Paired inspiratory-expiratory chest CT scans to assess for small airways disease in COPD

Craig P Hersh, George R Washko, Raúl San José Estépar, Sharon Lutz, Paul J Friedman, MeiLan K Han, John E Hokanson, Philip F Judy, David A Lynch, Barry J Make, Nathaniel Marchetti, John D Newell, Frank C Sciurba, James D Crapo, Edwin K Silverman, COPDGene Investigators, Edwin Jacques Rudolph van Beek

Research output: Contribution to journalArticlepeer-review

Abstract / Description of output

BACKGROUND: Gas trapping quantified on chest CT scans has been proposed as a surrogate for small airway disease in COPD. We sought to determine if measurements using paired inspiratory and expiratory CT scans may be better able to separate gas trapping due to emphysema from gas trapping due to small airway disease.

METHODS: Smokers with and without COPD from the COPDGene Study underwent inspiratory and expiratory chest CT scans. Emphysema was quantified by the percent of lung with attenuation < -950HU on inspiratory CT. Four gas trapping measures were defined: (1) Exp(-856), the percent of lung < -856HU on expiratory imaging; (2) E/I MLA, the ratio of expiratory to inspiratory mean lung attenuation; (3) RVC(856-950), the difference between expiratory and inspiratory lung volumes with attenuation between -856 and -950 HU; and (4) Residuals from the regression of Exp(-856) on percent emphysema.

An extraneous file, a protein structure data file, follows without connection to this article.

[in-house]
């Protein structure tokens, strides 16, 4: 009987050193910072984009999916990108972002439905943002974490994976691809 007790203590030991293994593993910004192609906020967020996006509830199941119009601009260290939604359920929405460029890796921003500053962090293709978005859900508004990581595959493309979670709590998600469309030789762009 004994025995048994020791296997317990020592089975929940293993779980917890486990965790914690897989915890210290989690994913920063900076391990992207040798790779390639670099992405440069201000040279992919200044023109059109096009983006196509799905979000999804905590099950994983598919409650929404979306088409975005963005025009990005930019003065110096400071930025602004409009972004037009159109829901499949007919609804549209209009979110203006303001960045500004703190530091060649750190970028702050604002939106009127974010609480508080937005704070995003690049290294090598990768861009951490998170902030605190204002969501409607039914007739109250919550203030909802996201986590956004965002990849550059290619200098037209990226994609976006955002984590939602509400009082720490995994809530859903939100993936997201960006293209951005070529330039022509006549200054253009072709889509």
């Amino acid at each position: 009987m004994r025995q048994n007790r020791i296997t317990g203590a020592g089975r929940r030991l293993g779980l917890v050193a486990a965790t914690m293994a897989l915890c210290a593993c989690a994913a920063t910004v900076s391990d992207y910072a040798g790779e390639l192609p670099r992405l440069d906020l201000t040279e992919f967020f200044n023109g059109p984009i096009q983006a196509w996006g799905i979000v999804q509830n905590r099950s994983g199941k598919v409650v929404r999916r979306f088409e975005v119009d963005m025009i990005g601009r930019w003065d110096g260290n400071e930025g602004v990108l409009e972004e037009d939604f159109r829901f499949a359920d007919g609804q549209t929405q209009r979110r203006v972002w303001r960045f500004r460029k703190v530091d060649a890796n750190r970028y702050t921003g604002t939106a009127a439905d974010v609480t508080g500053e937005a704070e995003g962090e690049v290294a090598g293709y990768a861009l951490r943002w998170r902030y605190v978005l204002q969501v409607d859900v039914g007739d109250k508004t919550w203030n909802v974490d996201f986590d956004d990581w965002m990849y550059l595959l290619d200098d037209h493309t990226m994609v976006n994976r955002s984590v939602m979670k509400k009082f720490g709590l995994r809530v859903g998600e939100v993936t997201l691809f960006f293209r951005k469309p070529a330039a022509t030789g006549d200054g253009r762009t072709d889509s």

RESULTS: In 8517 subjects with complete data, Exp(-856) was highly correlated with emphysema. The measures based on paired inspiratory and expiratory CT scans were less strongly correlated with emphysema. Exp(-856), E/I MLA and RVC(856-950) were predictive of spirometry, exercise capacity and quality of life in all subjects and in subjects without emphysema. In subjects with severe emphysema, E/I MLA and RVC(856-950) showed the highest correlations with clinical variables.

CONCLUSIONS: Quantitative measures based on paired inspiratory and expiratory chest CT scans can be used as markers of small airway disease in smokers with and without COPD, but this will require that future studies acquire both inspiratory and expiratory CT scans.

Original languageEnglish
Pages (from-to)42
JournalRespiratory research
Publication statusPublished - 2013

Keywords / Materials (for Non-textual outputs)

  • Comorbidity
  • Female
  • Humans
  • Male
  • Middle Aged
  • Prevalence
  • Pulmonary Alveoli
  • Pulmonary Disease, Chronic Obstructive
  • Pulmonary Emphysema
  • Radiographic Image Enhancement
  • Radiography, Thoracic
  • Reproducibility of Results
  • Respiratory Mechanics
  • Sensitivity and Specificity
  • Smoking
  • Tomography, X-Ray Computed
  • United States


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